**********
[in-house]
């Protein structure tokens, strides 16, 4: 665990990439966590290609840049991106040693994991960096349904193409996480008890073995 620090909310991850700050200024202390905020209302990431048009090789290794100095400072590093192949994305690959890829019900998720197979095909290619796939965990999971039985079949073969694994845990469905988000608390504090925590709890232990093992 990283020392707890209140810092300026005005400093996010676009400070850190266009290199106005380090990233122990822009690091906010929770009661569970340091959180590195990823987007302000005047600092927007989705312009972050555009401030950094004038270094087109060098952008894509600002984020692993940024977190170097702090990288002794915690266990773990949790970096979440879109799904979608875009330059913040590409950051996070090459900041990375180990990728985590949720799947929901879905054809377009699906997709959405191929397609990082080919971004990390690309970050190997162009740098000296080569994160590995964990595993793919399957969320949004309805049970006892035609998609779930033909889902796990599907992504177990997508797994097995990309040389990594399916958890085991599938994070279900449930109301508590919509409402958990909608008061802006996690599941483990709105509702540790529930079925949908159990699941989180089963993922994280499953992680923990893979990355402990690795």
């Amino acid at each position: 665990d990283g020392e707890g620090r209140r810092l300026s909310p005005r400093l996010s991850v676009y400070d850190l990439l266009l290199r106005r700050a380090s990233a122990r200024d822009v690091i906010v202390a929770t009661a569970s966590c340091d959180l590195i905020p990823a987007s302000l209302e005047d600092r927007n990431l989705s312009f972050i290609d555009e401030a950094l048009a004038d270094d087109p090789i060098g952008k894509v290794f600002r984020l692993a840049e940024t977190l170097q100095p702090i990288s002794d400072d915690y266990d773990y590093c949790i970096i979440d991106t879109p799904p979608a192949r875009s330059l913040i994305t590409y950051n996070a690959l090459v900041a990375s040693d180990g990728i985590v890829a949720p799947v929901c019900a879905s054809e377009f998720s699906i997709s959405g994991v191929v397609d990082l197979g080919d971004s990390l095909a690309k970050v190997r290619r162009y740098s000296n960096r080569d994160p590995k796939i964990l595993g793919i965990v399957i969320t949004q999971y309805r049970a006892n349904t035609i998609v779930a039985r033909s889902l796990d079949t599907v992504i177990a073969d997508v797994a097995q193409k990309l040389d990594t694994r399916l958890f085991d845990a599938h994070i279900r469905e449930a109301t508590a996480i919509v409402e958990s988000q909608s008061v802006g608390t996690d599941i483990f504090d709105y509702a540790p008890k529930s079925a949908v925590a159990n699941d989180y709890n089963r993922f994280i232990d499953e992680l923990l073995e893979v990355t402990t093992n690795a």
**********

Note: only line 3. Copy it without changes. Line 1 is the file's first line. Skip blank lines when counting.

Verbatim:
């Amino acid at each position: 665990d990283g020392e707890g620090r209140r810092l300026s909310p005005r400093l996010s991850v676009y400070d850190l990439l266009l290199r106005r700050a380090s990233a122990r200024d822009v690091i906010v202390a929770t009661a569970s966590c340091d959180l590195i905020p990823a987007s302000l209302e005047d600092r927007n990431l989705s312009f972050i290609d555009e401030a950094l048009a004038d270094d087109p090789i060098g952008k894509v290794f600002r984020l692993a840049e940024t977190l170097q100095p702090i990288s002794d400072d915690y266990d773990y590093c949790i970096i979440d991106t879109p799904p979608a192949r875009s330059l913040i994305t590409y950051n996070a690959l090459v900041a990375s040693d180990g990728i985590v890829a949720p799947v929901c019900a879905s054809e377009f998720s699906i997709s959405g994991v191929v397609d990082l197979g080919d971004s990390l095909a690309k970050v190997r290619r162009y740098s000296n960096r080569d994160p590995k796939i964990l595993g793919i965990v399957i969320t949004q999971y309805r049970a006892n349904t035609i998609v779930a039985r033909s889902l796990d079949t599907v992504i177990a073969d997508v797994a097995q193409k990309l040389d990594t694994r399916l958890f085991d845990a599938h994070i279900r469905e449930a109301t508590a996480i919509v409402e958990s988000q909608s008061v802006g608390t996690d599941i483990f504090d709105y509702a540790p008890k529930s079925a949908v925590a159990n699941d989180y709890n089963r993922f994280i232990d499953e992680l923990l073995e893979v990355t402990t093992n690795a």